Cash Cabin Sessions, Vol. 3
Aimless Records/Thirty Tigers

In tales that may or may not have been true in his pleasantly rambling, comically engrossing 2014 autobiography I Never Met A Story I Didn’t Like, Todd Snider offhandedly boasts of coasting to success in everything from high school football to celebrity golf tournaments because, unlike some of those self-serious alpha jocks and the almost-there dudes who aspire to be that, he realized that that shit was easy. Such a just-wingin’-it, breeziness-driven approach to achievement probably doesn’t apply everywhere — perhaps our heart surgeons and civil engineers should remain driven by craft and meticulousness — but whether or not Snider’s short-lived athletic exploits went as well as he implied, his awesomely shambolic music career is out there for all of us to see and savor.

If you dig Snider in any form you can get, you might’ve been tided over by his recent full-band throwdowns under the Hard Working Americans banner, a self-confessed middle-aged stoner living out his jam-band fantasies on a handful of electrifying live and studio records (his last official solo release, 2016’s Eastside Bulldog, was similarly inclined). Then again, you might’ve worried that it worked a little too well, and your favorite barefooted acoustic-strumming wiseass might be gone for good. And, not that you were expecting an abundance of focus from one of modern music’s most committed jesters, but you might think he’d lost the thread a bit after the mid-2000s one-two punch of East Nashville Skyline and The Devil You Know, both among the near-undisputed highlights of modern Americana music. And you get to the point where you’re overthinking this more than Snider himself, and the decade-plus of live records and EPs and Jerry Jeff covers and jam bands and kinda-messing-around albums have got you afloat but not quite flying, and … Snider lays a classic new album at your feet in 2019 with a bemused shrug as if to say “dude, what? I’ve been here all along.” He’s still confusing you by calling this Cash Cabin Sessions, Volume 3 (there are no other volumes, at least commercially available at this point) but he’s delivering.

Now, to be clear, classic Todd Snider is not like classic pretty-much-anyone-else. Modern Americana songwriting standard-bearer Jason Isbell is on hand for some marquee-friendly backing vocals, and while both men share a deftness at both social commentary and relatable human-condition balladry, the contrast is striking. If Isbell represents the sort of clear-eyed discipline and professionalism of an NPR reporter on assignment, Snider’s more like the wild-eyed podcaster buzzed in his basement, spouting jokes, curses, warnings, and cracked asides with such off-the-cuff fluency that even the most sober of listeners need to rewind to keep up.  Despite never having claimed to be a multi-instrumentalist, Snider played pretty much every note of guitar, banjo, harmonica, mandolin and percussion you hear, with uncluttered emotional directness as a result. Ears perhaps still ringing from his most recent shed-friendly rock ’n’ roll throwdown with the HWA, Snider settles into the solo acoustic opener “Working on a Song,” elliptically summing up the whole arc of his career with such unhurried tenderness that it sounds like his heart just might break, shortly followed by the listener’s.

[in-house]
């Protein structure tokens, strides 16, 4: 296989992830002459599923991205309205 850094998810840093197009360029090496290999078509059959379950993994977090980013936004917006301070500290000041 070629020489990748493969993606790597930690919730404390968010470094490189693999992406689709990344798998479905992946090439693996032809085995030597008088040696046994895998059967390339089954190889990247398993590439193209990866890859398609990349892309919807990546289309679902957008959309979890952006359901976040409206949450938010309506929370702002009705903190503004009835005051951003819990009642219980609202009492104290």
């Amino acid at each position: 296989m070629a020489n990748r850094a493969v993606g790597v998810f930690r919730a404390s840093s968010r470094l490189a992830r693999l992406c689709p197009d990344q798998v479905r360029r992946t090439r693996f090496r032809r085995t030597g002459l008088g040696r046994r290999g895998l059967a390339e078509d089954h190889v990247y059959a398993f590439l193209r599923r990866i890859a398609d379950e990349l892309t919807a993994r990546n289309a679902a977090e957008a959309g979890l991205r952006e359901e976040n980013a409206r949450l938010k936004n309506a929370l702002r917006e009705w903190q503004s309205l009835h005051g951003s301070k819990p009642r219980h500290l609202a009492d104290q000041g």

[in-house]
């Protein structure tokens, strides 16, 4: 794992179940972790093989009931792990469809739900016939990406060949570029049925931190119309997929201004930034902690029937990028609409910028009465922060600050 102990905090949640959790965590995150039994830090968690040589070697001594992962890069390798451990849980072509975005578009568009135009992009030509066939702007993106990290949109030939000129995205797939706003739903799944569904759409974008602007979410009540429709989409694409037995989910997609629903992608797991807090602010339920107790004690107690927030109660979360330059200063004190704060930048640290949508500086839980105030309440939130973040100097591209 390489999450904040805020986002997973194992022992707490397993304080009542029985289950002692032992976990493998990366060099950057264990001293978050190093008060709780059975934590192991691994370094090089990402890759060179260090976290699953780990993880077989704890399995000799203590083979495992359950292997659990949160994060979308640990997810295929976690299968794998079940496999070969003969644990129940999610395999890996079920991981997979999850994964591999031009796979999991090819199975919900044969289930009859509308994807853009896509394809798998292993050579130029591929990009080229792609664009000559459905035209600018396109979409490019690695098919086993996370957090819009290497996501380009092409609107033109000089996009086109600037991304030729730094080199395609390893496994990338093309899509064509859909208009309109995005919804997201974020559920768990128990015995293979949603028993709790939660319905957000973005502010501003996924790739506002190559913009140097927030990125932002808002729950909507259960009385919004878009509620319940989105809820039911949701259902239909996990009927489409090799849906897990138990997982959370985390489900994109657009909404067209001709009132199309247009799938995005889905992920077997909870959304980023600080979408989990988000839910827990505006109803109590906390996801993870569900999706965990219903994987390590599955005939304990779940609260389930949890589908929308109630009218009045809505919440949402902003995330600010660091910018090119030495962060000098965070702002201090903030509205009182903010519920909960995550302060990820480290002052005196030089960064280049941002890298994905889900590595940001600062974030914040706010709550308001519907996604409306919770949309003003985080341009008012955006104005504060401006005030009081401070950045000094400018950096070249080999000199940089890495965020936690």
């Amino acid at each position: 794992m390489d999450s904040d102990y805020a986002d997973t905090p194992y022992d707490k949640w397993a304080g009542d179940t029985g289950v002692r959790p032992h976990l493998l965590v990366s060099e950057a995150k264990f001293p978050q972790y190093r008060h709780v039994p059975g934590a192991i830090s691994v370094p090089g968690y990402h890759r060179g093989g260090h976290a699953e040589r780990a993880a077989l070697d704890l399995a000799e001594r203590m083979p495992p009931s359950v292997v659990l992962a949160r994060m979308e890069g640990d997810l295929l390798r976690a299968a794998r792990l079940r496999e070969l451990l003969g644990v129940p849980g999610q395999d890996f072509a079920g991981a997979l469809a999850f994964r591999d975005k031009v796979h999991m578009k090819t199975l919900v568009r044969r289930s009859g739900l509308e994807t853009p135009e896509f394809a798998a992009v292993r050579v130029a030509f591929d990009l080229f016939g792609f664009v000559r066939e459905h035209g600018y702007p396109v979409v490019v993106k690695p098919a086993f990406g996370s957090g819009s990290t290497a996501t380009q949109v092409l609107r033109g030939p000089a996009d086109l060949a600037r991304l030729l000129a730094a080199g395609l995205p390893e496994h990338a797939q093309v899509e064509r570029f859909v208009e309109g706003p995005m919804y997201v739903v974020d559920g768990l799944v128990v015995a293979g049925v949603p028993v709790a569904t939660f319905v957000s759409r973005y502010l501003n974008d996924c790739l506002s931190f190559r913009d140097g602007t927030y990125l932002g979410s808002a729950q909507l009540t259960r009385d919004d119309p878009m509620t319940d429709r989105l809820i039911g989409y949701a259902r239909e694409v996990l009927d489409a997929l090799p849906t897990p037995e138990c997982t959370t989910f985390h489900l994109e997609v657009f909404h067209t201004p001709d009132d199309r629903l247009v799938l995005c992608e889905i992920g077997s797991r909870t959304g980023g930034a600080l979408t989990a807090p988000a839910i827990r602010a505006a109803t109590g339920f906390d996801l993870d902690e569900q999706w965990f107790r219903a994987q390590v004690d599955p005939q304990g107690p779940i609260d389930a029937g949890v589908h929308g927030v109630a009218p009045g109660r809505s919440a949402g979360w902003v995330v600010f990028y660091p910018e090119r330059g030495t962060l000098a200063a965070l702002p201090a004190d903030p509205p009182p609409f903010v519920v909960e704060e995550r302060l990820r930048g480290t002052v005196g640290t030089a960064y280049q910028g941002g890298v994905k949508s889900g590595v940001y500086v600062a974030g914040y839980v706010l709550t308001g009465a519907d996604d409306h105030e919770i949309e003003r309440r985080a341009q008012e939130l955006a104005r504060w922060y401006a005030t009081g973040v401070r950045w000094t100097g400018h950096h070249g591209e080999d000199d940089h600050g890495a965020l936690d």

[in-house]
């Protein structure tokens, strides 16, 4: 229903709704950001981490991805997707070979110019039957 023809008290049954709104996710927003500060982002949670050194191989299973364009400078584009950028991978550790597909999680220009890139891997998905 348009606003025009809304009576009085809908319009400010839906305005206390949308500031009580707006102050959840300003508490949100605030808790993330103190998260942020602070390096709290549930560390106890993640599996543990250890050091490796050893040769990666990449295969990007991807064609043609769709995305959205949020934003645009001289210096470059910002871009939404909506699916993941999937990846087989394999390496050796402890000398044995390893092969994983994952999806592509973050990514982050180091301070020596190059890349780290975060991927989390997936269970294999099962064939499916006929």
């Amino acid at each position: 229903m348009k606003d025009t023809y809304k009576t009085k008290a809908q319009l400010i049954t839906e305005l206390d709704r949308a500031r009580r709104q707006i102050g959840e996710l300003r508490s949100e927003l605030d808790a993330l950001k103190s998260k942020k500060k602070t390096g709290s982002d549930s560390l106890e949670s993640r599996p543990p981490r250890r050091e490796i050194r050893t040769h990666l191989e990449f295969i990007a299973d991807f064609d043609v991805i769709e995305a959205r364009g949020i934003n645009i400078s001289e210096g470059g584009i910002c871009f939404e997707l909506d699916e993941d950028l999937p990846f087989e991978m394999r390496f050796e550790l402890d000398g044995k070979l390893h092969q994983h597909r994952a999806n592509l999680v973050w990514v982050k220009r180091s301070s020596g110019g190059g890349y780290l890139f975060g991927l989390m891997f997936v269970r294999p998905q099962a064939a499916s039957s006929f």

He’s bringing it all back home both lyrically and approach-wise, a songwriter who’s already outlived his own expectations looking back on those early aspirations, and if such nostalgia pervades the project it’s never quite that self-directed again. The follower, “Talking Reality Television Blues,” already a bit notorious because of an offhanded Donald Trump diss in the lyrics (and video), is nonetheless less of an attack and much more of an attempt to tie television in general into some kind of tragic cycle of modern pop-culture history with Trump alongside the Milton Berles and Michael Jacksons that weren’t quite what they originally seemed to be, either.  It’s hardly the saltiest or most profane number in the bunch: the rapid-fire blues wordplay on “A Timeless Response to Current Events” soon gives way to just crooning “ain’t that some bullshit?” jabbing at disingenuously selective patriotism, and the deceptively laid-back “Framed” takes swipes at the Bilderbergs and fluoridated water. Most striking is “Blues on Banjo,” where Snider switches instruments and gets a shot of wiry, feral energy out of the change, ranting against international financial conspirators and war profiteering before downshifting into an ironic “thoughts and prayers” chanty to catch his breath.

Seeing as how the titular Cash Cabin is Johnny Cash’s old recording studio and Snider posthumously borrowed one of the American music titan’s old Martin guitars on much of the album, history probably couldn’t help but seep in more than usual. “The Ghost of Johnny Cash” is spookily specific, a true story about Snider’s similarly iconic friend Loretta Lynn communing with the Man In Black’s spirit late at night outside the Cash Cabin. Cash’s old cohorts Elvis Presley and “Cowboy” Jack Clement get further immortalized (not that they needed it, but cool songs anyway) on “Watering Flowers in the Rain” and “Cowboy Jack Clement’s Waltz.”  Whether he’s nodding to history, railing at the present, or expressing something resembling hope for the future (like on the resilient “Just Like a Force of Nature”), Snider’s showing renewed commitment to something he’s always been in the higher tier of: making songs that are about something, gifted with some topicality and narrative momentum, spiked with emotions that he rarely wallows in but shares all the same. Snider’s songs aren’t replaceable or interchangeable, and neither is he, so it’s great to see him revisiting the gut-level (if off-center) songcraft that got everyone’s attention in the first place. — MIKE ETHAN MESSICK